“He read the words again, holding his candle close to the frame, to light them. Then he went to the table, opened his bottle of ink, turned to a clean page in his journal, dipped his pen and wrote: ‘January 27th 1898: At St Matthias Mission there is an odd sense of predestination …’ He looked up and gazed a moment at the text on the wall, returned to the page and added, ‘It is strange how strongly I feel it. What it is I do not know, but I shall leave before it takes me in. I shall leave before I am its victim.”
Shades by Marguerite Poland
So the story goes, a family worked in Asia as missionaries for OMF (Overseas Missionary Fellowship). They lived and served among the Asian people in a small community, becoming quite close to many of them. One day a woman they knew well and had spent much time with, turned on them in an angry tirade. She said things that were untrue and hurtful and their relationship with her seemed to be broken.
The family were devastated. It had taken many months, even years, to build trust in the community. Now it was ruined.
After some thought and prayer, the family sat around the table one night trying to make sense of the situation. They decided that there must be something they were missing, something they didn’t understand. Their friend was acting out of character. If only they could find out one more fact, perhaps everything would become clear?
“One More Fact?” the children said. “That could be what OMF really stands for.”
One more fact.
In the OMF story there was indeed a missing piece to the puzzle which helped them empathise with their Asian friend, understand and make peace. All was not lost.
One more fact seems to be the cry of January 2017.
Hubby and I have had one of the most difficult couple of weeks we can remember.
It hurts so much when your beloved colleagues or friends or relatives, people you always thought cared deeply for you, and who you in turn have loved, and in whose lives you have invested so much, turn out to be secretly plotting, sowing dissent and talking behind your back.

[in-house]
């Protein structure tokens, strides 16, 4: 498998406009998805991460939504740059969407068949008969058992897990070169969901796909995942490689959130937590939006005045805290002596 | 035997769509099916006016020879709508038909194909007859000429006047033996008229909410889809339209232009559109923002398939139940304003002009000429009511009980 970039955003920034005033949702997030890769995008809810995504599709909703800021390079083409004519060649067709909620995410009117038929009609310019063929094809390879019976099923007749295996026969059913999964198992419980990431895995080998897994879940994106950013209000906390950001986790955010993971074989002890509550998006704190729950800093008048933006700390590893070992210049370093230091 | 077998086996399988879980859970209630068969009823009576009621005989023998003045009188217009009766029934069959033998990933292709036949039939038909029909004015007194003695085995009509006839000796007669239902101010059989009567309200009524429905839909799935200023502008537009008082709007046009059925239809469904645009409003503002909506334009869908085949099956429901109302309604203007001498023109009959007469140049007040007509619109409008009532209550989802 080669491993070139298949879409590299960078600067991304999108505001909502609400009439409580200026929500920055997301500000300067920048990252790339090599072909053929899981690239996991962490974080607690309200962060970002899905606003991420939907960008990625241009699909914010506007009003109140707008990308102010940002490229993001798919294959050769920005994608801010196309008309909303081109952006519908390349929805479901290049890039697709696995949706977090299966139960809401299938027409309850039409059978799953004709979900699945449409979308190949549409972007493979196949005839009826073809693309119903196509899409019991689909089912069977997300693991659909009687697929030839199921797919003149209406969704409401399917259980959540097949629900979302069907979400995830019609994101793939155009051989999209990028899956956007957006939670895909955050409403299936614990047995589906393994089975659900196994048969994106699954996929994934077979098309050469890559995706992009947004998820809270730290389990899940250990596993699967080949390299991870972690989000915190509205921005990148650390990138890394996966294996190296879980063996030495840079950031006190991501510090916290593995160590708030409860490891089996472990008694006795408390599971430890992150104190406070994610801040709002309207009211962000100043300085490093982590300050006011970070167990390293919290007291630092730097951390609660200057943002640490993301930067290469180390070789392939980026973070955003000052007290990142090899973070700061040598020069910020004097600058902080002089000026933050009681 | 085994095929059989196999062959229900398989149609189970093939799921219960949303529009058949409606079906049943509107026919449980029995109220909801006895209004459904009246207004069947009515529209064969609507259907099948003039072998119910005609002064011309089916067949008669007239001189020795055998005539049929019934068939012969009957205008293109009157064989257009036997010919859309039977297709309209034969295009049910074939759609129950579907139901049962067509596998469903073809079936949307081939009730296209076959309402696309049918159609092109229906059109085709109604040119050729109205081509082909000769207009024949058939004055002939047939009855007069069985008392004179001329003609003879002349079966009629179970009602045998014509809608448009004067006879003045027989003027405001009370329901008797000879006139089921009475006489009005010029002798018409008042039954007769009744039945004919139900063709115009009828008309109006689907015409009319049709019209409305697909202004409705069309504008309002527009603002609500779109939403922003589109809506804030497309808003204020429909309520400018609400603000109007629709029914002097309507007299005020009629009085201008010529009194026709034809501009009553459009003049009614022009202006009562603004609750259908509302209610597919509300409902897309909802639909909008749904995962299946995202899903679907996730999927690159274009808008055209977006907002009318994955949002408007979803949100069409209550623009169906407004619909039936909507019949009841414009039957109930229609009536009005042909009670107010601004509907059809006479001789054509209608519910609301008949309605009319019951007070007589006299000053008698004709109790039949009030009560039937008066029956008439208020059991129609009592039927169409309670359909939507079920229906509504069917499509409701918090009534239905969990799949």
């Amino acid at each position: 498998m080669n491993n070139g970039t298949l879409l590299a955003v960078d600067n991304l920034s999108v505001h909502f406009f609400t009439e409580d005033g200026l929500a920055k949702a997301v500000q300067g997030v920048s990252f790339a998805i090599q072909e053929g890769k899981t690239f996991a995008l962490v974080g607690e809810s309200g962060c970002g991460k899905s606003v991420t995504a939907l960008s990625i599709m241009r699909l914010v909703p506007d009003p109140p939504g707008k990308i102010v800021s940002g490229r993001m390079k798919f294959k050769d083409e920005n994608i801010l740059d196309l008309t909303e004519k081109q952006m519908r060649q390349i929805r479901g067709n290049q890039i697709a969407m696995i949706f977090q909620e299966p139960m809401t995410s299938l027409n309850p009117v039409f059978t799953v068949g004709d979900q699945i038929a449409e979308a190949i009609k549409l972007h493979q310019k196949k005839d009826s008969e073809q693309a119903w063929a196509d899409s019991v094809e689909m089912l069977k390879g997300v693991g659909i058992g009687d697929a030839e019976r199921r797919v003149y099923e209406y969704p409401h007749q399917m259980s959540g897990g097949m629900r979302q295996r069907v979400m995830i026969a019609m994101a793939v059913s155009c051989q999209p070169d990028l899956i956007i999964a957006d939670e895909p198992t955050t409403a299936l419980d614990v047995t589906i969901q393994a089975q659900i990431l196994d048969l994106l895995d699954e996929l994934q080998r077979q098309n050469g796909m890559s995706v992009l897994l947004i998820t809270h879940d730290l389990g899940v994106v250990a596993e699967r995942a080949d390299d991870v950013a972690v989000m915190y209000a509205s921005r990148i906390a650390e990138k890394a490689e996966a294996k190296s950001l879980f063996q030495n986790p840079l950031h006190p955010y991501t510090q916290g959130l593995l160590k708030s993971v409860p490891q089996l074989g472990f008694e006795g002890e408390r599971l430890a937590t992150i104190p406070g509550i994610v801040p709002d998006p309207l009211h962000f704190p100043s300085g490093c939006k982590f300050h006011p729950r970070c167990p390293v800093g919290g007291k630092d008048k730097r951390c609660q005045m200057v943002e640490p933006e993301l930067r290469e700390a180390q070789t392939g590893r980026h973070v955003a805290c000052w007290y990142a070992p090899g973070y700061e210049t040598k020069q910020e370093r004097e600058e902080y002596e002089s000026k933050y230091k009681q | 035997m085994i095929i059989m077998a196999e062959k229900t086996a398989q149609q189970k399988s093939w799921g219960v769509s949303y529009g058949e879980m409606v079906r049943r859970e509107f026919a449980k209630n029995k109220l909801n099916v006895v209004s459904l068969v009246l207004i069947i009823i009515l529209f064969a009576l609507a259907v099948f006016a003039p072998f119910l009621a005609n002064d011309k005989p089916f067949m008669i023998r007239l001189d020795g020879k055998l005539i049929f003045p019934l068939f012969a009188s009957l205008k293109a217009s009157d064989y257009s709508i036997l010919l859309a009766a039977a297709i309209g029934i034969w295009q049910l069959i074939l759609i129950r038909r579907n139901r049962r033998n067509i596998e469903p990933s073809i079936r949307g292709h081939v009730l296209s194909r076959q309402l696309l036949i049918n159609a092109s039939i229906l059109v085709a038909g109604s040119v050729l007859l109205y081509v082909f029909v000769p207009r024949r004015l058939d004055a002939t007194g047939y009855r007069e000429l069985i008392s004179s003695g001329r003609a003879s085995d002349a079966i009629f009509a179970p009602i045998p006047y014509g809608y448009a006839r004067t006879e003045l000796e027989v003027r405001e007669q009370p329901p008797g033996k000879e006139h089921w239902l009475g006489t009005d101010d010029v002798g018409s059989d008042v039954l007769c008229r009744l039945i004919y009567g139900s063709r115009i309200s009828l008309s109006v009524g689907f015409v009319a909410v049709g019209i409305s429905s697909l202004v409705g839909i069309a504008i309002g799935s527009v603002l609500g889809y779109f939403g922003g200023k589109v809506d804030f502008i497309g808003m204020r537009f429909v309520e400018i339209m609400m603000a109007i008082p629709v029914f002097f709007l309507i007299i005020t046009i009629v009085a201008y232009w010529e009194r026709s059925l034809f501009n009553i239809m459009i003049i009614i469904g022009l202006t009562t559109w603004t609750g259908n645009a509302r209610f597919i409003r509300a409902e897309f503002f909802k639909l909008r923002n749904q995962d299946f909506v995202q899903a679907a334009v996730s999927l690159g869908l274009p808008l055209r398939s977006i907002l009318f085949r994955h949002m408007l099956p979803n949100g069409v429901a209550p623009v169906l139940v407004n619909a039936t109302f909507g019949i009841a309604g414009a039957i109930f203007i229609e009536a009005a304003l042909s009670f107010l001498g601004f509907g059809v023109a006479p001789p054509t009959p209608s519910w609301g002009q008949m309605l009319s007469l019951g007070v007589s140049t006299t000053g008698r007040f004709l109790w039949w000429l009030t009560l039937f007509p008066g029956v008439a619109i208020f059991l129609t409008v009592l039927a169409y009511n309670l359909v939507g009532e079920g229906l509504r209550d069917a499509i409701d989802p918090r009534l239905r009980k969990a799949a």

It’s the stuff of school playgrounds – your pig-tailed friend says she doesn’t want to play with you at break time anymore and suddenly it’s end-of-the-world stuff.
The difference is that we are grown-ups.
Hubby and I have gone through all the stages – heartbreak, anger, denial, guilt – not in any logical order I’m afraid.
Now, thank God, we are picking up the pieces and have finally come to ‘resolve’. A quiet, restful place, is ‘resolve’.
It’s a place to count blessings, to admit we are not perfect and to make new decisions. It’s empowering. It’s practical. It’s hopeful.
And, most definitely, it’s an opportunity for ‘Nyamazela-ness‘.
I’m afraid I cannot share more details, because this is not a blog designed to name and shame and air dirty laundry, but I wanted to share with my readers that maybe – though I’ve tried to run from it all my life (and been fairly successful) – CONFLICT has it’s upside.
Hubby and I are in repair mode now. Maybe just one brick at a time.
One. More. Fact.
P.s. Prayer works – just saying.
P.p.s. My Mama has arrived on this cold northern island and that’s cause for excitement.
P.p.p.s. We look forward to a road trip to Hull with a surfboard. I hope it fits into our little car.
P.p.p.p.s. The quote today is from a most AMAZING novel by a South African writer. I read it as my final English school set work. It’s up there with the classics. It’s about a British family who work on a Christian mission station in South Africa in the 1800’s. It’s epic, it’s profound, it’s historical, it’s a love story, I could not put it down – go on, read it!